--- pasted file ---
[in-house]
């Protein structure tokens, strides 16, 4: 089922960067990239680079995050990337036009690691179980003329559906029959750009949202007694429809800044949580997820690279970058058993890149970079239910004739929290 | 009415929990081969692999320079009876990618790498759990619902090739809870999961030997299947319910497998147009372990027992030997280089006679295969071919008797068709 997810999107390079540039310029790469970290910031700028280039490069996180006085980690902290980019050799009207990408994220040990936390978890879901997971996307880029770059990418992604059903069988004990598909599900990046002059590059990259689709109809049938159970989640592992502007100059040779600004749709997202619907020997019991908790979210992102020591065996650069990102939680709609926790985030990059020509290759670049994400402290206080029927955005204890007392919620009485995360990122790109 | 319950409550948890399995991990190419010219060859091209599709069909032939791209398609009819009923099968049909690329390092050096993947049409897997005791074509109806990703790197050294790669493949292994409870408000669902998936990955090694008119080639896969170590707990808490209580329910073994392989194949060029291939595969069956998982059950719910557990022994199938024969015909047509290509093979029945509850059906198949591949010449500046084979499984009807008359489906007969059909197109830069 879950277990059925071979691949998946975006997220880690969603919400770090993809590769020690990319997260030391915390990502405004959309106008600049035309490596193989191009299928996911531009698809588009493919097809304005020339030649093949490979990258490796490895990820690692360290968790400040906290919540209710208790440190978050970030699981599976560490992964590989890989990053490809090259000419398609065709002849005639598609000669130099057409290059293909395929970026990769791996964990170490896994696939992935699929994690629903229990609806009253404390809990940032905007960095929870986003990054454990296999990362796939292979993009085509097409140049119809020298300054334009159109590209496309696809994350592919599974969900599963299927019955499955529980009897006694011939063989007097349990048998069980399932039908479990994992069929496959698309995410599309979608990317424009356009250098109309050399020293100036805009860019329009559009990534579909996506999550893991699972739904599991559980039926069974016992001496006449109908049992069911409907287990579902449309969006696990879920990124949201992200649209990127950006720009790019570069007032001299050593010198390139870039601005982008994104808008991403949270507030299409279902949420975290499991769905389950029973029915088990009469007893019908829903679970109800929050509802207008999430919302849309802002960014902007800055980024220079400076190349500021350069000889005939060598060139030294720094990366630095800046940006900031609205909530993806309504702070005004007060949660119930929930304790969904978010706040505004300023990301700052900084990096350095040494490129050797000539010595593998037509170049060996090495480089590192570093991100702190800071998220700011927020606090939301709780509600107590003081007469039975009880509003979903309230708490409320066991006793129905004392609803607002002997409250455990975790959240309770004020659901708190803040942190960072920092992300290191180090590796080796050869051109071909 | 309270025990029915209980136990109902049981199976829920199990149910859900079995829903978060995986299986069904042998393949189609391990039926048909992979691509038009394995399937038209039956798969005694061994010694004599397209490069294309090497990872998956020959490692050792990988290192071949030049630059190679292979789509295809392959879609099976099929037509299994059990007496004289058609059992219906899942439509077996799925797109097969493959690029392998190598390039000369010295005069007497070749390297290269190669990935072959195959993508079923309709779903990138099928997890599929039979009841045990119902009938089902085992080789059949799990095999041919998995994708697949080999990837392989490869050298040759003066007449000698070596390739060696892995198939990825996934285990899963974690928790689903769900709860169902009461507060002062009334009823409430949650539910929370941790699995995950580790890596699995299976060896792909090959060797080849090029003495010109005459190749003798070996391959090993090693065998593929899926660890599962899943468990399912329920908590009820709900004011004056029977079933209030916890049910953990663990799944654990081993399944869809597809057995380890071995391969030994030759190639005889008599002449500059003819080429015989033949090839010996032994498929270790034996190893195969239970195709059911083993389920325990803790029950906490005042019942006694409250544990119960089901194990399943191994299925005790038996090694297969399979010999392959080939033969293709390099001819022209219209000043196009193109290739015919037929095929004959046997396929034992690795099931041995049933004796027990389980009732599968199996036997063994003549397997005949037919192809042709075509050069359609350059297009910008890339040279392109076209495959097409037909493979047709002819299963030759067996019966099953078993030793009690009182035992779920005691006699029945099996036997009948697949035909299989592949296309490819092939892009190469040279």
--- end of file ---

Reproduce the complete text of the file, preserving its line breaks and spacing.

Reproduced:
[in-house]
């Protein structure tokens, strides 16, 4: 089922960067990239680079995050990337036009690691179980003329559906029959750009949202007694429809800044949580997820690279970058058993890149970079239910004739929290 | 009415929990081969692999320079009876990618790498759990619902090739809870999961030997299947319910497998147009372990027992030997280089006679295969071919008797068709 997810999107390079540039310029790469970290910031700028280039490069996180006085980690902290980019050799009207990408994220040990936390978890879901997971996307880029770059990418992604059903069988004990598909599900990046002059590059990259689709109809049938159970989640592992502007100059040779600004749709997202619907020997019991908790979210992102020591065996650069990102939680709609926790985030990059020509290759670049994400402290206080029927955005204890007392919620009485995360990122790109 | 319950409550948890399995991990190419010219060859091209599709069909032939791209398609009819009923099968049909690329390092050096993947049409897997005791074509109806990703790197050294790669493949292994409870408000669902998936990955090694008119080639896969170590707990808490209580329910073994392989194949060029291939595969069956998982059950719910557990022994199938024969015909047509290509093979029945509850059906198949591949010449500046084979499984009807008359489906007969059909197109830069 879950277990059925071979691949998946975006997220880690969603919400770090993809590769020690990319997260030391915390990502405004959309106008600049035309490596193989191009299928996911531009698809588009493919097809304005020339030649093949490979990258490796490895990820690692360290968790400040906290919540209710208790440190978050970030699981599976560490992964590989890989990053490809090259000419398609065709002849005639598609000669130099057409290059293909395929970026990769791996964990170490896994696939992935699929994690629903229990609806009253404390809990940032905007960095929870986003990054454990296999990362796939292979993009085509097409140049119809020298300054334009159109590209496309696809994350592919599974969900599963299927019955499955529980009897006694011939063989007097349990048998069980399932039908479990994992069929496959698309995410599309979608990317424009356009250098109309050399020293100036805009860019329009559009990534579909996506999550893991699972739904599991559980039926069974016992001496006449109908049992069911409907287990579902449309969006696990879920990124949201992200649209990127950006720009790019570069007032001299050593010198390139870039601005982008994104808008991403949270507030299409279902949420975290499991769905389950029973029915088990009469007893019908829903679970109800929050509802207008999430919302849309802002960014902007800055980024220079400076190349500021350069000889005939060598060139030294720094990366630095800046940006900031609205909530993806309504702070005004007060949660119930929930304790969904978010706040505004300023990301700052900084990096350095040494490129050797000539010595593998037509170049060996090495480089590192570093991100702190800071998220700011927020606090939301709780509600107590003081007469039975009880509003979903309230708490409320066991006793129905004392609803607002002997409250455990975790959240309770004020659901708190803040942190960072920092992300290191180090590796080796050869051109071909 | 309270025990029915209980136990109902049981199976829920199990149910859900079995829903978060995986299986069904042998393949189609391990039926048909992979691509038009394995399937038209039956798969005694061994010694004599397209490069294309090497990872998956020959490692050792990988290192071949030049630059190679292979789509295809392959879609099976099929037509299994059990007496004289058609059992219906899942439509077996799925797109097969493959690029392998190598390039000369010295005069007497070749390297290269190669990935072959195959993508079923309709779903990138099928997890599929039979009841045990119902009938089902085992080789059949799990095999041919998995994708697949080999990837392989490869050298040759003066007449000698070596390739060696892995198939990825996934285990899963974690928790689903769900709860169902009461507060002062009334009823409430949650539910929370941790699995995950580790890596699995299976060896792909090959060797080849090029003495010109005459190749003798070996391959090993090693065998593929899926660890599962899943468990399912329920908590009820709900004011004056029977079933209030916890049910953990663990799944654990081993399944869809597809057995380890071995391969030994030759190639005889008599002449500059003819080429015989033949090839010996032994498929270790034996190893195969239970195709059911083993389920325990803790029950906490005042019942006694409250544990119960089901194990399943191994299925005790038996090694297969399979010999392959080939033969293709390099001819022209219209000043196009193109290739015919037929095929004959046997396929034992690795099931041995049933004796027990389980009732599968199996036997063994003549397997005949037919192809042709075509050069359609350059297009910008890339040279392109076209495959097409037909493979047709002819299963030759067996019966099953078993030793009690009182035992779920005691006699029945099996036997009948697949035909299989592949296309490819092939892009190469040279």